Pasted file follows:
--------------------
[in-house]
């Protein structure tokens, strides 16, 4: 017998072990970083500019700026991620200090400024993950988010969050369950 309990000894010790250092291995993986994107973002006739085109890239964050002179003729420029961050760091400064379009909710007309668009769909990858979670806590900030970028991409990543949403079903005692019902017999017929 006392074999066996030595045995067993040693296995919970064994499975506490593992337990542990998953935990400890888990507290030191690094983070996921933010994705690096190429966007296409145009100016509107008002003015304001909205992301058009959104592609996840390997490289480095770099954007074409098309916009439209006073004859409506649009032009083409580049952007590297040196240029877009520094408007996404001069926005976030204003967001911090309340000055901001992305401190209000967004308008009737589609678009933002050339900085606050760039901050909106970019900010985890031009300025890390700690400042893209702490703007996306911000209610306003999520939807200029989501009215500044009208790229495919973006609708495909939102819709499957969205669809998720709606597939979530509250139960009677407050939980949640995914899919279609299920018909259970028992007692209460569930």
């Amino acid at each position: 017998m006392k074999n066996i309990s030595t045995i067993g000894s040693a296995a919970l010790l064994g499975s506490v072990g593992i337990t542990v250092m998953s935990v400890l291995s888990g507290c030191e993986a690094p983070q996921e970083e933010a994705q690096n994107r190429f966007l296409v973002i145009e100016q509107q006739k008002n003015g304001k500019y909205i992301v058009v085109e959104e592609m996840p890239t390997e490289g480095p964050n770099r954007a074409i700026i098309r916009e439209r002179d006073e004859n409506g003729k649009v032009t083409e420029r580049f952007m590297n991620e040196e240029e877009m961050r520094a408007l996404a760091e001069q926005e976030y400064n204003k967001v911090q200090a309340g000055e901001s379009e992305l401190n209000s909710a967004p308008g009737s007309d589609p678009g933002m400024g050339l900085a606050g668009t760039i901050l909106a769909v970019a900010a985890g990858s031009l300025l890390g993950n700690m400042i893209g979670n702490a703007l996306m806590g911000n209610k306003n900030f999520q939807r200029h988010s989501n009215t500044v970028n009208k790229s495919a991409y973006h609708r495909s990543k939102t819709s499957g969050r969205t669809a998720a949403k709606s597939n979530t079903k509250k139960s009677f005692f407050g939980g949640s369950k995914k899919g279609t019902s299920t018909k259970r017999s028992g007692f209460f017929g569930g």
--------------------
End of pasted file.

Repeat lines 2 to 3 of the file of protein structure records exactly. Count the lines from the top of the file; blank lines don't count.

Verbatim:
């Protein structure tokens, strides 16, 4: 017998072990970083500019700026991620200090400024993950988010969050369950 309990000894010790250092291995993986994107973002006739085109890239964050002179003729420029961050760091400064379009909710007309668009769909990858979670806590900030970028991409990543949403079903005692019902017999017929 006392074999066996030595045995067993040693296995919970064994499975506490593992337990542990998953935990400890888990507290030191690094983070996921933010994705690096190429966007296409145009100016509107008002003015304001909205992301058009959104592609996840390997490289480095770099954007074409098309916009439209006073004859409506649009032009083409580049952007590297040196240029877009520094408007996404001069926005976030204003967001911090309340000055901001992305401190209000967004308008009737589609678009933002050339900085606050760039901050909106970019900010985890031009300025890390700690400042893209702490703007996306911000209610306003999520939807200029989501009215500044009208790229495919973006609708495909939102819709499957969205669809998720709606597939979530509250139960009677407050939980949640995914899919279609299920018909259970028992007692209460569930």
């Amino acid at each position: 017998m006392k074999n066996i309990s030595t045995i067993g000894s040693a296995a919970l010790l064994g499975s506490v072990g593992i337990t542990v250092m998953s935990v400890l291995s888990g507290c030191e993986a690094p983070q996921e970083e933010a994705q690096n994107r190429f966007l296409v973002i145009e100016q509107q006739k008002n003015g304001k500019y909205i992301v058009v085109e959104e592609m996840p890239t390997e490289g480095p964050n770099r954007a074409i700026i098309r916009e439209r002179d006073e004859n409506g003729k649009v032009t083409e420029r580049f952007m590297n991620e040196e240029e877009m961050r520094a408007l996404a760091e001069q926005e976030y400064n204003k967001v911090q200090a309340g000055e901001s379009e992305l401190n209000s909710a967004p308008g009737s007309d589609p678009g933002m400024g050339l900085a606050g668009t760039i901050l909106a769909v970019a900010a985890g990858s031009l300025l890390g993950n700690m400042i893209g979670n702490a703007l996306m806590g911000n209610k306003n900030f999520q939807r200029h988010s989501n009215t500044v970028n009208k790229s495919a991409y973006h609708r495909s990543k939102t819709s499957g969050r969205t669809a998720a949403k709606s597939n979530t079903k509250k139960s009677f005692f407050g939980g949640s369950k995914k899919g279609t019902s299920t018909k259970r017999s028992g007692f209460f017929g569930g």